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After doing a lot of reading of this site and taking in the advice that's been given, I'm decided to move from the armchair to the basement and start a layout. Taking the lessons from my aborted layout attempt at the beginning of last year, from which I learnt how to do a number of things wrong, I'll be (hopefully) creating a representation of Wainfleet station in Lincolnshire.

 

Wainfleet Station opened as a single line terminus on the Wainfleet and Firsby Railway in 1871. The extension to Skegness was completed in 1873, and the line was then doubled in 1900 as the number of holidaymakers to the coastal town increased. The golden years for traffic were the 1930s. The line was due to be chopped by the Beeching Axe along with miles and miles of railway in Lincolnshire, but somehow it survived, although as a shadow of its former self. Goods traffic ended in 1964, and the footbridge and canopy were removed as the station became unstaffed in 1969. Although the goods yard track was taken up quickly after closure, the shed lasted a long time after that as a place for storage. Now called the Poacher Line after the Lincolnshire Poacher, trains still serves the town hourly to both Skegness and Nottingham.

 

Well that's the background. I'll be modelling the layout as a double tracked loop around the walls of the room. There were a few reasons for choosing this station and for modelling it as it was in 1964:

  • it's my home town!
  • there are goods shed, station buildings, crossing gates, weighbridge, signal box, and unusual footbridge (gulp)
  • there is a sharp curve just after the station that will tie in with the curve that will have to happen to put the layout in the room.
  • local traffic is varied: stopping service to and from Skegness, coal, cattle, sugar beet and others.
  • doing an around the walls loop means that I can run longer excursions that act as through trains to Skegness - essentially watching the trains go by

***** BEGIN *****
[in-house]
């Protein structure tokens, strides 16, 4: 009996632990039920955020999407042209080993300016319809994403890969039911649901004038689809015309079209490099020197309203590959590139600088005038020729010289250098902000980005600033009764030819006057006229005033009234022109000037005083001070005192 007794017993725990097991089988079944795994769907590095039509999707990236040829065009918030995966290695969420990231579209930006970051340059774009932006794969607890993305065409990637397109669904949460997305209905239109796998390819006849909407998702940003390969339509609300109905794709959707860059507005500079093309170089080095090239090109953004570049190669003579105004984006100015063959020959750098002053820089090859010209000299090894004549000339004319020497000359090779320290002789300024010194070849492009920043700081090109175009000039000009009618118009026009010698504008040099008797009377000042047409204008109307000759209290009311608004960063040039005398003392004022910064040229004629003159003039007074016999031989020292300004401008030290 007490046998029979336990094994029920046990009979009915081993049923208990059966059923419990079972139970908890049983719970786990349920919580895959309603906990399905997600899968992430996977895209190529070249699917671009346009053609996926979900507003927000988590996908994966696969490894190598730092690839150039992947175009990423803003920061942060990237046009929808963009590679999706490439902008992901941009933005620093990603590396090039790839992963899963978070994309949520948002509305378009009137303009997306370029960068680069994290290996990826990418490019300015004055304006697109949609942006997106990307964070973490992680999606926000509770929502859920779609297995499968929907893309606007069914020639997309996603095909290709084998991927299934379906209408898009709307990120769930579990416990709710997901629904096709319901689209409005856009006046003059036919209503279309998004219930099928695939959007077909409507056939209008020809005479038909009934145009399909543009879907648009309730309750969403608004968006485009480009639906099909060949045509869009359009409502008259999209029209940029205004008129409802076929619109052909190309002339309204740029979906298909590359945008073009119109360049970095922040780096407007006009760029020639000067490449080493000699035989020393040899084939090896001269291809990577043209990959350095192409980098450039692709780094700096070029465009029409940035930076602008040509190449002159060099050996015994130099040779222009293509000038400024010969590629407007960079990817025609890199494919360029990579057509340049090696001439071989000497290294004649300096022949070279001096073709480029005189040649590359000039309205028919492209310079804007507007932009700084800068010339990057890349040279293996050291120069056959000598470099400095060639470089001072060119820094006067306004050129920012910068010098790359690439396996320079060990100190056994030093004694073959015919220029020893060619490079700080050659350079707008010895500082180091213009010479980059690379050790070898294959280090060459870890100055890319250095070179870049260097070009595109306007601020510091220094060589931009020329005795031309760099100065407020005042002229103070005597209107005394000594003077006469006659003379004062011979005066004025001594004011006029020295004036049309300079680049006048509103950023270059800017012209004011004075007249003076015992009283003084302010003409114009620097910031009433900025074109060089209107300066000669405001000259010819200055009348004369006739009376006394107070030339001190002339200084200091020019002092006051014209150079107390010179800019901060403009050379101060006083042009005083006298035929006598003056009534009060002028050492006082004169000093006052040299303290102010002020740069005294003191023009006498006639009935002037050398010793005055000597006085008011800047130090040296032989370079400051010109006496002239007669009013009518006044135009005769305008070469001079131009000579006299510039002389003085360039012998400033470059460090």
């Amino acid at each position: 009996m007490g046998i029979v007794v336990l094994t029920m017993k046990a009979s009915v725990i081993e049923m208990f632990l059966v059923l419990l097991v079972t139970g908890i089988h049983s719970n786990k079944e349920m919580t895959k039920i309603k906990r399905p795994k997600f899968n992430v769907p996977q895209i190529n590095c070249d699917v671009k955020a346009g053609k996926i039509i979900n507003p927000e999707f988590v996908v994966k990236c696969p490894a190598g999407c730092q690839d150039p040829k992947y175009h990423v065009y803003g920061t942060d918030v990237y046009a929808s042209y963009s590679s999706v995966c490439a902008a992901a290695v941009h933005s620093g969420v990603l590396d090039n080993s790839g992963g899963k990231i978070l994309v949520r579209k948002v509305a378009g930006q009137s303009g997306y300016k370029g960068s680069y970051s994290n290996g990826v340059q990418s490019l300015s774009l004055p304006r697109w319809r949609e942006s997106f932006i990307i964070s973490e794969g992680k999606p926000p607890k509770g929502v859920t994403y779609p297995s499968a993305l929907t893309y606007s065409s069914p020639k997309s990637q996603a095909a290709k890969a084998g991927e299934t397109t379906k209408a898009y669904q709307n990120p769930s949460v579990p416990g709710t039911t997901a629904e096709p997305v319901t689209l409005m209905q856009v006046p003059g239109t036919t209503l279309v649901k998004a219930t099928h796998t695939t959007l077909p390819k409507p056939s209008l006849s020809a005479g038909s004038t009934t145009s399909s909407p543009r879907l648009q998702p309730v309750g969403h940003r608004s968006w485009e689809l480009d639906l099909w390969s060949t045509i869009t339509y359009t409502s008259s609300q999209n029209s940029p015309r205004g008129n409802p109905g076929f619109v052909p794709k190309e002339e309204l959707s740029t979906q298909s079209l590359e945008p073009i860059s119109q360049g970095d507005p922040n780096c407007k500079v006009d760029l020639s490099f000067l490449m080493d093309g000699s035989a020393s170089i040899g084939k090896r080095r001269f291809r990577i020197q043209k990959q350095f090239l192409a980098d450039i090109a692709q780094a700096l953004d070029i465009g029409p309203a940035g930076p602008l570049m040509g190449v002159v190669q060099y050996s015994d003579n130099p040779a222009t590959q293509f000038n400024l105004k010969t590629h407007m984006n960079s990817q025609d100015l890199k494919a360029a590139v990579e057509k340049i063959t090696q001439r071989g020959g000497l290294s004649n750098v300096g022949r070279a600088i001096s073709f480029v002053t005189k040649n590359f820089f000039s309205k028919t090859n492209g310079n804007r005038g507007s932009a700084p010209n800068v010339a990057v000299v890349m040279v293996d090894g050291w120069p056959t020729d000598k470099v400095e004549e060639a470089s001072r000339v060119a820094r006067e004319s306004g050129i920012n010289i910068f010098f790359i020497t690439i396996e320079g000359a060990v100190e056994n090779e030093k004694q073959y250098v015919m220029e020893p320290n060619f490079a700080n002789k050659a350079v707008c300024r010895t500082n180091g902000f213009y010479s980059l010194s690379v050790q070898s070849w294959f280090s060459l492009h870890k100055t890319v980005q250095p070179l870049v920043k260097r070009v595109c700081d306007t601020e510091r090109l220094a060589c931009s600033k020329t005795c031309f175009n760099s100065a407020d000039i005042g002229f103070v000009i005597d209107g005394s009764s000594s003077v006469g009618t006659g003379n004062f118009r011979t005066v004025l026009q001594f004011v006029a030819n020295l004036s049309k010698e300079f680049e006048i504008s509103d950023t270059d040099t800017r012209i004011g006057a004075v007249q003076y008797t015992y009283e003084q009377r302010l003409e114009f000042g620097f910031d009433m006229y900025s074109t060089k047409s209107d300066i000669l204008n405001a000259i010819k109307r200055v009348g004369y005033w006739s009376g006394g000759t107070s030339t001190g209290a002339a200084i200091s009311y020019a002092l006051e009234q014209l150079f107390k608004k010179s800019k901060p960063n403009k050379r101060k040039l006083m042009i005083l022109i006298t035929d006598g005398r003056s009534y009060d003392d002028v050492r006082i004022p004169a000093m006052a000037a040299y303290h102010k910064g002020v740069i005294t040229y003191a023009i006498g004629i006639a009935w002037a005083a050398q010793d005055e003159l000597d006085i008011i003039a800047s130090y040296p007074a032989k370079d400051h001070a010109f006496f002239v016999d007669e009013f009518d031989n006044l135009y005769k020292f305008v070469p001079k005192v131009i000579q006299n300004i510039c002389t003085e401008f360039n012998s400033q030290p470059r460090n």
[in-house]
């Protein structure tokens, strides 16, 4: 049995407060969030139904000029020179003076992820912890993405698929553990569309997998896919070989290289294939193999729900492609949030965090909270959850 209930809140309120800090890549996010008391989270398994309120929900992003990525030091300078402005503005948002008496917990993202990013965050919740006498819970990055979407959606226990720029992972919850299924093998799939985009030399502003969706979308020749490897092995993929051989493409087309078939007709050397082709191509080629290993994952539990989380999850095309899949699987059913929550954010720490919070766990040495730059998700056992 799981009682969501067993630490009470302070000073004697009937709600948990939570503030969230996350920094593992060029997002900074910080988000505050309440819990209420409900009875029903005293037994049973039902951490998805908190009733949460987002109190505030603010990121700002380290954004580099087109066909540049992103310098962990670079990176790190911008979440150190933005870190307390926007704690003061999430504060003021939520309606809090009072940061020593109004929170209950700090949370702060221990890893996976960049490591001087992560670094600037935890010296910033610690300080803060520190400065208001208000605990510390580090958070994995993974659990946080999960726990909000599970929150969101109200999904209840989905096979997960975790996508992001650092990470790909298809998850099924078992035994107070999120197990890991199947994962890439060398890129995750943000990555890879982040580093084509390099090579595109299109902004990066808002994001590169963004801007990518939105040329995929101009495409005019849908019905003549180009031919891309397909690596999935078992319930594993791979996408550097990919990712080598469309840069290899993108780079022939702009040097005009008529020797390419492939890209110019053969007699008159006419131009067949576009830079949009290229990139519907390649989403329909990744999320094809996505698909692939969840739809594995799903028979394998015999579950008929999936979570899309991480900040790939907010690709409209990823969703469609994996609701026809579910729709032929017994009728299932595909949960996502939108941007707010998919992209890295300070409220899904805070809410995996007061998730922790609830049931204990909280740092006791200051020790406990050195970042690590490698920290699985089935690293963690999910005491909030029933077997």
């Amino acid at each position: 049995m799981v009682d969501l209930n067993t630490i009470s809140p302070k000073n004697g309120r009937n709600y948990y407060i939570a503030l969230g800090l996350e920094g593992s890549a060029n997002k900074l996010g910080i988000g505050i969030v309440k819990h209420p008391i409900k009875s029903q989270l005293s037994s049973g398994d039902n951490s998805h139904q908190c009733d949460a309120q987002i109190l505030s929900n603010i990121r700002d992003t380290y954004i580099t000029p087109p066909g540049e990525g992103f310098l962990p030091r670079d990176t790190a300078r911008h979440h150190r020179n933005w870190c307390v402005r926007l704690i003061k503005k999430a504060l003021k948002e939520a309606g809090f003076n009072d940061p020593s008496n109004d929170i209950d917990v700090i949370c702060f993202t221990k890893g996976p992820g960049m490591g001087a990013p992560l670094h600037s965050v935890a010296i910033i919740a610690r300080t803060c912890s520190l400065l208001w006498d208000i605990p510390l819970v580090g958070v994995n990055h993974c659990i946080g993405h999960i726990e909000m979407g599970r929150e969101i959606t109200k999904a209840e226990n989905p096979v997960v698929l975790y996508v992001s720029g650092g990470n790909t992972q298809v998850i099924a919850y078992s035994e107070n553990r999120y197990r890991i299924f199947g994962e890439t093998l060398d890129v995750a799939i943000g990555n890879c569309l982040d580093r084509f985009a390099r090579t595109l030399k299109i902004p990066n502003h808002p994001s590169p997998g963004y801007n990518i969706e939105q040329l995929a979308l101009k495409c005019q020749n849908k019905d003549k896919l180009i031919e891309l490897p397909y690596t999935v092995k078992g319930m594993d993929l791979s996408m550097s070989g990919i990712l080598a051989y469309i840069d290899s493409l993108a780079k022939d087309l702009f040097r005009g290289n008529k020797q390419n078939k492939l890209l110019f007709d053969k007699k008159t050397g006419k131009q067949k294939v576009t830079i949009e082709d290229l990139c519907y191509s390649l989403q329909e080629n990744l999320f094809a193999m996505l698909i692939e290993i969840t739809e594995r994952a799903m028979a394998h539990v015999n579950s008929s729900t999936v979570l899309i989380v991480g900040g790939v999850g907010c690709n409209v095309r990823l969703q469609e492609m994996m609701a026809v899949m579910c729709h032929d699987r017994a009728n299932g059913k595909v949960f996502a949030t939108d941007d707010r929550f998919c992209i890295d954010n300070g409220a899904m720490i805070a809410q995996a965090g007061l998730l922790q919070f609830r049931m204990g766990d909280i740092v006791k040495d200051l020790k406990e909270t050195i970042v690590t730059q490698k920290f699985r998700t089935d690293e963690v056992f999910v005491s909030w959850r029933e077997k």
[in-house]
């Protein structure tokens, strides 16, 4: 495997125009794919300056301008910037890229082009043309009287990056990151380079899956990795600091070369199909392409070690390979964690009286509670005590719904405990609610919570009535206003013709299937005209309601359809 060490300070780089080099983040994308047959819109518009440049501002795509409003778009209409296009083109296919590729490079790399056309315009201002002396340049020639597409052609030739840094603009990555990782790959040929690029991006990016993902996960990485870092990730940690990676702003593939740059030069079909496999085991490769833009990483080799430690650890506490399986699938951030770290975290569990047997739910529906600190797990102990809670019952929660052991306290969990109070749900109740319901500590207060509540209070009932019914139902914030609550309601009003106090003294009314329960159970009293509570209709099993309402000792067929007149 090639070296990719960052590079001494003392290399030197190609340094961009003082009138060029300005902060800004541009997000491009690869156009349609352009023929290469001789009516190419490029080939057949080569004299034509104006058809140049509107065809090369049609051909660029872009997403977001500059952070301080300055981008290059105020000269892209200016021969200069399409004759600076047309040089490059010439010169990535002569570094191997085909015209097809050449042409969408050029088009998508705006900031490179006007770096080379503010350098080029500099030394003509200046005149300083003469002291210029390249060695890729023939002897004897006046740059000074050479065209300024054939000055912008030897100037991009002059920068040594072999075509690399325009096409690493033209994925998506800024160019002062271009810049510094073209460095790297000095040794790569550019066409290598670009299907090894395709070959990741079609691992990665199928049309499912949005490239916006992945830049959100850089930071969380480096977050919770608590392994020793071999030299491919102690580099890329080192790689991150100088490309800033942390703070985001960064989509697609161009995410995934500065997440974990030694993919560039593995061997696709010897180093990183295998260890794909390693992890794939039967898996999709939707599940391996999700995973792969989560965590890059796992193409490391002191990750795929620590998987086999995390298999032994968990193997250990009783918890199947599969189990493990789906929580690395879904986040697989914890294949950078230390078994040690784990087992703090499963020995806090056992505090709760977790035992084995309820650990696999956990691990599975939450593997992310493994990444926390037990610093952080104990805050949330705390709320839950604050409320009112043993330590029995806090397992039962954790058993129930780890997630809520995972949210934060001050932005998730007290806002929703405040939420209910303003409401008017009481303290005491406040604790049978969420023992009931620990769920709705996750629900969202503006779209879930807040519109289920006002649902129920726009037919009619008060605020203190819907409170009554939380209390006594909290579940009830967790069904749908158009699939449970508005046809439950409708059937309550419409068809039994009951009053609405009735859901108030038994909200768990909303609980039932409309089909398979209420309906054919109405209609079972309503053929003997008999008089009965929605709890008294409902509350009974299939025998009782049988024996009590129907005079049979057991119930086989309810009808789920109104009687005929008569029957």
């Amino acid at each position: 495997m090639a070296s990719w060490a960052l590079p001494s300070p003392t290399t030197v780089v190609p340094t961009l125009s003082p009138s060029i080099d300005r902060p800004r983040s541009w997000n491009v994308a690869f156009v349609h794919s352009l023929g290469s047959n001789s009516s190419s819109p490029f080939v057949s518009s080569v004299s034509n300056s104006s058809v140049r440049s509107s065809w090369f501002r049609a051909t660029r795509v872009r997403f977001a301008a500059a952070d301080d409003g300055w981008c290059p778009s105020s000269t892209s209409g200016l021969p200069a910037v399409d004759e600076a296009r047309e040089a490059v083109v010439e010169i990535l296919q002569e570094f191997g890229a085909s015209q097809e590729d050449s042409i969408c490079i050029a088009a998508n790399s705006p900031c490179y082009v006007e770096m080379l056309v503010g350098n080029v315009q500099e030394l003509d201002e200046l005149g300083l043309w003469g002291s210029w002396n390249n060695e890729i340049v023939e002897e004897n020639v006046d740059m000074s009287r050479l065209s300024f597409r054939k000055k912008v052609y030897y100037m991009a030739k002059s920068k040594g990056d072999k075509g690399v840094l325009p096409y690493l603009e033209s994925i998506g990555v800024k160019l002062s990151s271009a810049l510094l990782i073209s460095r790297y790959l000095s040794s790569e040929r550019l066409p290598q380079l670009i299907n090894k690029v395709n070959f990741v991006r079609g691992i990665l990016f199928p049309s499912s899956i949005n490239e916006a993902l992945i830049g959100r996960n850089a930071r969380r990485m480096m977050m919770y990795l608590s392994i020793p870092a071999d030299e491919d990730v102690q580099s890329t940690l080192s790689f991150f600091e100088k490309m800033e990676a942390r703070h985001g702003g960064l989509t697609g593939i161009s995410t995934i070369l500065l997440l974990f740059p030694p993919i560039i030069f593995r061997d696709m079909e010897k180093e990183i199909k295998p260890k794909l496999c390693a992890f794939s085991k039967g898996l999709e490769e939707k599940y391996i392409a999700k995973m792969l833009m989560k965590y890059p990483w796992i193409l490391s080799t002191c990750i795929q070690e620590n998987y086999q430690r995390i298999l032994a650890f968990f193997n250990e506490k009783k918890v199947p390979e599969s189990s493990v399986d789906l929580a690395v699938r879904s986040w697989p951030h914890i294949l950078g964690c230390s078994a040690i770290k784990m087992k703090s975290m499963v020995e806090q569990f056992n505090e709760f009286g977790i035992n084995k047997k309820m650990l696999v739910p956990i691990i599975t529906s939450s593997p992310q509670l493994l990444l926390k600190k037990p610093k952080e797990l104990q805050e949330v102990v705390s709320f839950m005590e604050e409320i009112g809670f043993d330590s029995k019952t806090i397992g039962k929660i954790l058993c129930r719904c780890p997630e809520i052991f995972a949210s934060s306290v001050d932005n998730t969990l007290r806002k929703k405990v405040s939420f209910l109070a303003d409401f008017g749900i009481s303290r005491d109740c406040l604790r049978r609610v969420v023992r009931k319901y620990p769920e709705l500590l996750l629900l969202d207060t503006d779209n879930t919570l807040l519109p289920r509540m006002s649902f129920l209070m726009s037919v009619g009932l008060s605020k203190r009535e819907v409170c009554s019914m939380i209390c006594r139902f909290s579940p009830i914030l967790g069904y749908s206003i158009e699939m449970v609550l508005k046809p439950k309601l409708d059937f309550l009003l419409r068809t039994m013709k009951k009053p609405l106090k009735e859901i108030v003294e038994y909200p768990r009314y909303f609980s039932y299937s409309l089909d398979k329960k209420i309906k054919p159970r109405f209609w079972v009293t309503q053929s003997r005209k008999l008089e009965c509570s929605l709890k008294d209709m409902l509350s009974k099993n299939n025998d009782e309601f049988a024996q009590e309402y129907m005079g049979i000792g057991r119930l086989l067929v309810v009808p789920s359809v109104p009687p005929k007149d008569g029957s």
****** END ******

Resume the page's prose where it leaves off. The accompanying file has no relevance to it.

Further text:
• plenty of different engine types, many of which are or will be available rtr - B1, K3, J11,J39, 4MT, DMUs such as the Derby Lightweights, 105, 108. An Atlantic would be nice, I'll keep my fingers crossed.
I've found some books on the subject, and spent the last couple of months going through them. I've also been all over Google, Flickr and eBay looking for old photos and taken the opportunity to take photos myself of what's left. to my shame I didn't have a tape measure, so I went by numbers of bricks and standard door sizes for most measurements. Finally Bing Maps and Google StreetView have been great for checking details such as signals.

 

So the model will be of the mid-1960's but as this is for me, I'm going to do a "what if" and pretend that the yard wasn't lifted which will mean that I can run the trains I remember as a kid in the 1970's and 1980's. To that end I've a 31, 47, 37 (all Lima from years back that I've cleaned up and put decoders into), and a couple of class 20s.If I'm going to do a "what if" I'm also going to run Oliver Cromwell that ran a Jolly Fisherman special a couple of years ago.

 

Anyway, here's the station plan, the main station area can fit on an 8'x3' board, and the curve on the left pretty prototypical, the one on the right isn't as the track that side was straight. I'll keep the rest of the loop simple for a while and concentrate on the station area so that I can make sure I get it done.

post-14192-0-88448600-1351461634_thumb.jpg

 

And here are some photos I took this summer:

post-14192-0-61110500-1351461458.jpg

 

post-14192-0-54779200-1351461461.jpg

 

This one shows a bit of the tight curve at the end of the station, I remember the squealing wheels!

post-14192-0-66340100-1351461464.jpg

 

Edited the post to get it to make more sense and to amend a date.

Edited by JCL
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Not a part of the world I know - my loss, not Lincolnshire's! - but Wainfleet seems to ring two bells:

 

1. Bateman's brewery?

 

2. Somersault signals in recent memory?

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Guest stuartp

1. Bateman's brewery?

 

2. Somersault signals in recent memory?

 

Yes to both of those. I visited in late 1990 whilst surveying level crossings for the AOM at Sheffield, and they were replacing one of the signals with a new semaphore. (Possibly the one protecting the crossing - I'm reasonably sure it was Wainfleet). There were certainly somersault signals elsewhere but I'm afraid memory is fading and after 20-odd years one damp featureless bit of Lincolnshire looks very like another.